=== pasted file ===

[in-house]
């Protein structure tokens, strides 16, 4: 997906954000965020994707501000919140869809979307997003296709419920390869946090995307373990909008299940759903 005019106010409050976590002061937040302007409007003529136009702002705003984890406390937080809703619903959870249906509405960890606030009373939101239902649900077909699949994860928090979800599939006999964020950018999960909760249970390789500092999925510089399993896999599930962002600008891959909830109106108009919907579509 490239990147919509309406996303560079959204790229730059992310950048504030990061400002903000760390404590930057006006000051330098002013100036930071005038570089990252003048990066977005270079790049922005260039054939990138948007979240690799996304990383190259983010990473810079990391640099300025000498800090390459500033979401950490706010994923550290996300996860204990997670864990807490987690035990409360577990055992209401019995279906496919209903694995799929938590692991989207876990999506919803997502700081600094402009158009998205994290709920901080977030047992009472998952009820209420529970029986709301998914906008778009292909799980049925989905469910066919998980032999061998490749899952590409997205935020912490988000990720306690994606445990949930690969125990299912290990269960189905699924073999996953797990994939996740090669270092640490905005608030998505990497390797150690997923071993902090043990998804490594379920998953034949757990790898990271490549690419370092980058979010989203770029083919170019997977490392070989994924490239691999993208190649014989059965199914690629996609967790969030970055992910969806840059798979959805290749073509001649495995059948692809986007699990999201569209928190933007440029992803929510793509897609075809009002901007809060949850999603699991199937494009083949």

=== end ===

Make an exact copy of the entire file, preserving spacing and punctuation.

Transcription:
[in-house]
């Protein structure tokens, strides 16, 4: 997906954000965020994707501000919140869809979307997003296709419920390869946090995307373990909008299940759903 005019106010409050976590002061937040302007409007003529136009702002705003984890406390937080809703619903959870249906509405960890606030009373939101239902649900077909699949994860928090979800599939006999964020950018999960909760249970390789500092999925510089399993896999599930962002600008891959909830109106108009919907579509 490239990147919509309406996303560079959204790229730059992310950048504030990061400002903000760390404590930057006006000051330098002013100036930071005038570089990252003048990066977005270079790049922005260039054939990138948007979240690799996304990383190259983010990473810079990391640099300025000498800090390459500033979401950490706010994923550290996300996860204990997670864990807490987690035990409360577990055992209401019995279906496919209903694995799929938590692991989207876990999506919803997502700081600094402009158009998205994290709920901080977030047992009472998952009820209420529970029986709301998914906008778009292909799980049925989905469910066919998980032999061998490749899952590409997205935020912490988000990720306690994606445990949930690969125990299912290990269960189905699924073999996953797990994939996740090669270092640490905005608030998505990497390797150690997923071993902090043990998804490594379920998953034949757990790898990271490549690419370092980058979010989203770029083919170019997977490392070989994924490239691999993208190649014989059965199914690629996609967790969030970055992910969806840059798979959805290749073509001649495995059948692809986007699990999201569209928190933007440029992803929510793509897609075809009002901007809060949850999603699991199937494009083949």